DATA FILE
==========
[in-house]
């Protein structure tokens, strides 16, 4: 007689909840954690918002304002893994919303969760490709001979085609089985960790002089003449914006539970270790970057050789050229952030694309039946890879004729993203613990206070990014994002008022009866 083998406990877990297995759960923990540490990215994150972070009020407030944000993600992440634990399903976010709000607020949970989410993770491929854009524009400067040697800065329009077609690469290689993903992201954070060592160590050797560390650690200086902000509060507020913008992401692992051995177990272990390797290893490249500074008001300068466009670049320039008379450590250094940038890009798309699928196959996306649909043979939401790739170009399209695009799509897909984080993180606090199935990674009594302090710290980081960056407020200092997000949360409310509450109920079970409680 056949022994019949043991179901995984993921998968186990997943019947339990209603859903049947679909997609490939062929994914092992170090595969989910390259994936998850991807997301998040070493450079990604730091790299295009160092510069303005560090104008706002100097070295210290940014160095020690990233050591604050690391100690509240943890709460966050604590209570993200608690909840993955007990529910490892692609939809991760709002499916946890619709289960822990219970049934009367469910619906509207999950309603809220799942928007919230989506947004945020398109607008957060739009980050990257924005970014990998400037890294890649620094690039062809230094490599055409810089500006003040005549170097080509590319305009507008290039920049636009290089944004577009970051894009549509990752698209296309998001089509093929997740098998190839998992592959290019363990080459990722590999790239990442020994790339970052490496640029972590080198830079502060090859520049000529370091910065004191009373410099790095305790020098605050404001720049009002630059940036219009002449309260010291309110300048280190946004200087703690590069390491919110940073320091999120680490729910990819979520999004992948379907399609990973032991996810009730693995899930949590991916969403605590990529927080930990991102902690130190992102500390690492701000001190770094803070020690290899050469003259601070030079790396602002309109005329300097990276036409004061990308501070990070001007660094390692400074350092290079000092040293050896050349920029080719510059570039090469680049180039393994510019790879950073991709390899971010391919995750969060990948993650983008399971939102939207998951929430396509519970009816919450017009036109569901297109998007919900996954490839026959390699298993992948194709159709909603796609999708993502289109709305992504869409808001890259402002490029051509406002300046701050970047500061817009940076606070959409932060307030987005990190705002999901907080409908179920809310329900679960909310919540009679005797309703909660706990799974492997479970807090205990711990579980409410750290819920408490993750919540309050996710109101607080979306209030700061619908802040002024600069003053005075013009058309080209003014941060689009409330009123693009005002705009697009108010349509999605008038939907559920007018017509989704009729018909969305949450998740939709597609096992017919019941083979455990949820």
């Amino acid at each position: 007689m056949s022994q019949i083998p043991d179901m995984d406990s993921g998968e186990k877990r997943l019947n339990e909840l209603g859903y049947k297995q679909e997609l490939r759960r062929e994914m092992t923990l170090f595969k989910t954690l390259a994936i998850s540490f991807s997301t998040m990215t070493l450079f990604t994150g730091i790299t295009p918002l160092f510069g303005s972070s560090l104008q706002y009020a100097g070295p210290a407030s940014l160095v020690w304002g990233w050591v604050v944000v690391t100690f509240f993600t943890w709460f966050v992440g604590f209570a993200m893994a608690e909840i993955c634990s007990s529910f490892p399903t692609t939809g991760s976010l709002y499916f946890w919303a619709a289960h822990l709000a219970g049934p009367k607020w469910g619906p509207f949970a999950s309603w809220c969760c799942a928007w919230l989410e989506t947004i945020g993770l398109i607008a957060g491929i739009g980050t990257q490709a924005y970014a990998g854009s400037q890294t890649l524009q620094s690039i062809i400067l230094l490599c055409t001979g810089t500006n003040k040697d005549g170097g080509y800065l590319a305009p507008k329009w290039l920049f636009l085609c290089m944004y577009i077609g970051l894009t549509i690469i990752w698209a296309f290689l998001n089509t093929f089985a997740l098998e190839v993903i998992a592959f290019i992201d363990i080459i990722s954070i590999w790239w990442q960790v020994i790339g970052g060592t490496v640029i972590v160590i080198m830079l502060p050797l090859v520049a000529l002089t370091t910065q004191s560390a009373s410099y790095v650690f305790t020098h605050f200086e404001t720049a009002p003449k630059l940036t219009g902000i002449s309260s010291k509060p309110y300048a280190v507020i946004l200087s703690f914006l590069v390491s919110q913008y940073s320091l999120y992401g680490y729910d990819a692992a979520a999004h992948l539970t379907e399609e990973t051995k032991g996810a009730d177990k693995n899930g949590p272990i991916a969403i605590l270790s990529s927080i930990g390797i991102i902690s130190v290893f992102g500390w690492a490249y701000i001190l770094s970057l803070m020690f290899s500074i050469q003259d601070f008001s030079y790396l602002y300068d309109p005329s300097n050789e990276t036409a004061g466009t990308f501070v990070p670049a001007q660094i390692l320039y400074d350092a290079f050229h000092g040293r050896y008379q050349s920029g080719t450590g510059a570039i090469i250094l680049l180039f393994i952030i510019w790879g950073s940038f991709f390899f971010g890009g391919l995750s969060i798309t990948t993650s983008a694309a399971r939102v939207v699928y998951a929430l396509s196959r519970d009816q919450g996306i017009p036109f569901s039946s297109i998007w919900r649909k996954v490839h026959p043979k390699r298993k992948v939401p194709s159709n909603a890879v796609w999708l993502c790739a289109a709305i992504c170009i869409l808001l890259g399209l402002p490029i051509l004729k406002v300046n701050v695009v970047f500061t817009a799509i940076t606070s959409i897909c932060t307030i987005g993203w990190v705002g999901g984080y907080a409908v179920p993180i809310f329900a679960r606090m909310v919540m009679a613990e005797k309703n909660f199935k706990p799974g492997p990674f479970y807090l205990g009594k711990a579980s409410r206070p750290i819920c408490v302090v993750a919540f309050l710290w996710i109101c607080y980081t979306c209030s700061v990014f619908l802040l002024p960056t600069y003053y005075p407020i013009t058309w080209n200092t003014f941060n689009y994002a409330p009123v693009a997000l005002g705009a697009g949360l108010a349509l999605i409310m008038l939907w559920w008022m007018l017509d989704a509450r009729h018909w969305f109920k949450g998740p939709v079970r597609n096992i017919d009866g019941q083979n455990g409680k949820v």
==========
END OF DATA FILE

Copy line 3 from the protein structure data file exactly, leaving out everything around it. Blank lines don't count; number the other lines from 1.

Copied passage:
């Amino acid at each position: 007689m056949s022994q019949i083998p043991d179901m995984d406990s993921g998968e186990k877990r997943l019947n339990e909840l209603g859903y049947k297995q679909e997609l490939r759960r062929e994914m092992t923990l170090f595969k989910t954690l390259a994936i998850s540490f991807s997301t998040m990215t070493l450079f990604t994150g730091i790299t295009p918002l160092f510069g303005s972070s560090l104008q706002y009020a100097g070295p210290a407030s940014l160095v020690w304002g990233w050591v604050v944000v690391t100690f509240f993600t943890w709460f966050v992440g604590f209570a993200m893994a608690e909840i993955c634990s007990s529910f490892p399903t692609t939809g991760s976010l709002y499916f946890w919303a619709a289960h822990l709000a219970g049934p009367k607020w469910g619906p509207f949970a999950s309603w809220c969760c799942a928007w919230l989410e989506t947004i945020g993770l398109i607008a957060g491929i739009g980050t990257q490709a924005y970014a990998g854009s400037q890294t890649l524009q620094s690039i062809i400067l230094l490599c055409t001979g810089t500006n003040k040697d005549g170097g080509y800065l590319a305009p507008k329009w290039l920049f636009l085609c290089m944004y577009i077609g970051l894009t549509i690469i990752w698209a296309f290689l998001n089509t093929f089985a997740l098998e190839v993903i998992a592959f290019i992201d363990i080459i990722s954070i590999w790239w990442q960790v020994i790339g970052g060592t490496v640029i972590v160590i080198m830079l502060p050797l090859v520049a000529l002089t370091t910065q004191s560390a009373s410099y790095v650690f305790t020098h605050f200086e404001t720049a009002p003449k630059l940036t219009g902000i002449s309260s010291k509060p309110y300048a280190v507020i946004l200087s703690f914006l590069v390491s919110q913008y940073s320091l999120y992401g680490y729910d990819a692992a979520a999004h992948l539970t379907e399609e990973t051995k032991g996810a009730d177990k693995n899930g949590p272990i991916a969403i605590l270790s990529s927080i930990g390797i991102i902690s130190v290893f992102g500390w690492a490249y701000i001190l770094s970057l803070m020690f290899s500074i050469q003259d601070f008001s030079y790396l602002y300068d309109p005329s300097n050789e990276t036409a004061g466009t990308f501070v990070p670049a001007q660094i390692l320039y400074d350092a290079f050229h000092g040293r050896y008379q050349s920029g080719t450590g510059a570039i090469i250094l680049l180039f393994i952030i510019w790879g950073s940038f991709f390899f971010g890009g391919l995750s969060i798309t990948t993650s983008a694309a399971r939102v939207v699928y998951a929430l396509s196959r519970d009816q919450g996306i017009p036109f569901s039946s297109i998007w919900r649909k996954v490839h026959p043979k390699r298993k992948v939401p194709s159709n909603a890879v796609w999708l993502c790739a289109a709305i992504c170009i869409l808001l890259g399209l402002p490029i051509l004729k406002v300046n701050v695009v970047f500061t817009a799509i940076t606070s959409i897909c932060t307030i987005g993203w990190v705002g999901g984080y907080a409908v179920p993180i809310f329900a679960r606090m909310v919540m009679a613990e005797k309703n909660f199935k706990p799974g492997p990674f479970y807090l205990g009594k711990a579980s409410r206070p750290i819920c408490v302090v993750a919540f309050l710290w996710i109101c607080y980081t979306c209030s700061v990014f619908l802040l002024p960056t600069y003053y005075p407020i013009t058309w080209n200092t003014f941060n689009y994002a409330p009123v693009a997000l005002g705009a697009g949360l108010a349509l999605i409310m008038l939907w559920w008022m007018l017509d989704a509450r009729h018909w969305f109920k949450g998740p939709v079970r597609n096992i017919d009866g019941q083979n455990g409680k949820v």